Mr. President, the United States commends states’ efforts to cooperate with the ICTY. For states in the former Yugoslavia, full cooperation with the ICTY remains not only a fundamental obligation but also a key to their progress toward Euro-Atlantic integration. As our colleagues here know, the United States also supports these countries’ EU aspirations, which would promote regional stability, economic prosperity, and judicial reform.
The most critical unmet duty is the arrest of the two remaining fugitives, Ratko Mladic and Goran Hadzic, and their transfer to the Tribunal to face justice. In addition, we urge all states to support requests from the Prosecutor in connection with ongoing trials, including cooperation on protecting witnesses and providing access to archives, documents, and witnesses.
We welcome the Government of Serbia's cooperation and commend the seizure of materials, including 18 notebooks containing Mladic's handwritten wartime notes and associated audiotapes. We urge Serbia to do everything in its power to locate, arrest, and transfer Mladic and Hadzic to the Tribunal. Their arrests are vital for the successful completion of ICTY's mandate.
We commend Croatia's cooperation with the ICTY and its renewed, high-level commitment to continue a credible, ongoing investigation to locate artillery documentation from Operation Storm—and, if that documentation cannot be located, to expand the investigation into its fate. We encourage the Croatian authorities to continue to explore additional investigative techniques that might help recover responsive documents or account for them.
Bosnia-Herzegovina has made good progress in its cooperation with the Tribunal. We would encourage the Bosnian government take a more proactive approach in implementing the National War Crimes Strategy adopted in December 2008. In addition, all possible measures must be taken by countries in the region to apprehend Radovan Stankovic, who escaped from prison in Bosnia while serving his 20-year sentence.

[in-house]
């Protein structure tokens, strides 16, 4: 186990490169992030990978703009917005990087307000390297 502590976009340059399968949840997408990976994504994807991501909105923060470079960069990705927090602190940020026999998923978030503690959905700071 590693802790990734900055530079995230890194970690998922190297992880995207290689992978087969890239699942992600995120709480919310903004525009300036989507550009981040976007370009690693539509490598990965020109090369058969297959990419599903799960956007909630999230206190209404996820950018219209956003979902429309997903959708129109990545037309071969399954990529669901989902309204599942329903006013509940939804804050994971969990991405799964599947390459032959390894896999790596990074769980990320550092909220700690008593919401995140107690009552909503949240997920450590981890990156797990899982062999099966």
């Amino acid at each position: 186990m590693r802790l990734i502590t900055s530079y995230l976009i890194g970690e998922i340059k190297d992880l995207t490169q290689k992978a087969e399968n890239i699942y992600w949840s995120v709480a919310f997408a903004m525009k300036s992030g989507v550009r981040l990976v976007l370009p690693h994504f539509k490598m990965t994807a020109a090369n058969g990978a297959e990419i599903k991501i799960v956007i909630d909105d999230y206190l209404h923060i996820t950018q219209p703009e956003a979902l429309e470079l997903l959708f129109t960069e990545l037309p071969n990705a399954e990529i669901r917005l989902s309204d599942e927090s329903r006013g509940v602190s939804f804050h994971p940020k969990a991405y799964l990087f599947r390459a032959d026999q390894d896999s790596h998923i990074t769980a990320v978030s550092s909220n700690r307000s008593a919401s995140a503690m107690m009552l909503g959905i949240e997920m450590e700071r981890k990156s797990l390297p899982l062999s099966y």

As we noted last December, the ICTY has done a commendable job supporting the development of domestic courts, particularly in Bosnia. International judges and prosecutors in Bosnia have performed critically important work to bring justice on behalf of the victims, regardless of ethnicity.
Mr. President, we cannot speak of the completion of the Tribunals’ work without addressing the critical need to establish a residual tribunal to continue the essential functions of the Tribunals after the completion of their pending trials. We must work together to establish a strong, effective, and efficient residual tribunal that will ensure, among other things, that the remaining ICTY and ICTR fugitives do not escape justice.
Let me thank the Tribunal Presidents and Prosecutors for their presentations today and written assessments. The United States extends its gratitude to the representatives and staff of both Tribunals for their effective and important work to ensure that perpetrators of some of the most horrific crimes known to humankind are brought to justice. One reason we continue to push for a successful completion of the Tribunals’ work is simple and clear: we owe it to the victims, we owe it to all those who have worked so hard to provide them, their families, and their countries with a measure of justice. Our collective consciences will not rest until this task is done.
Thank you, Mr. President.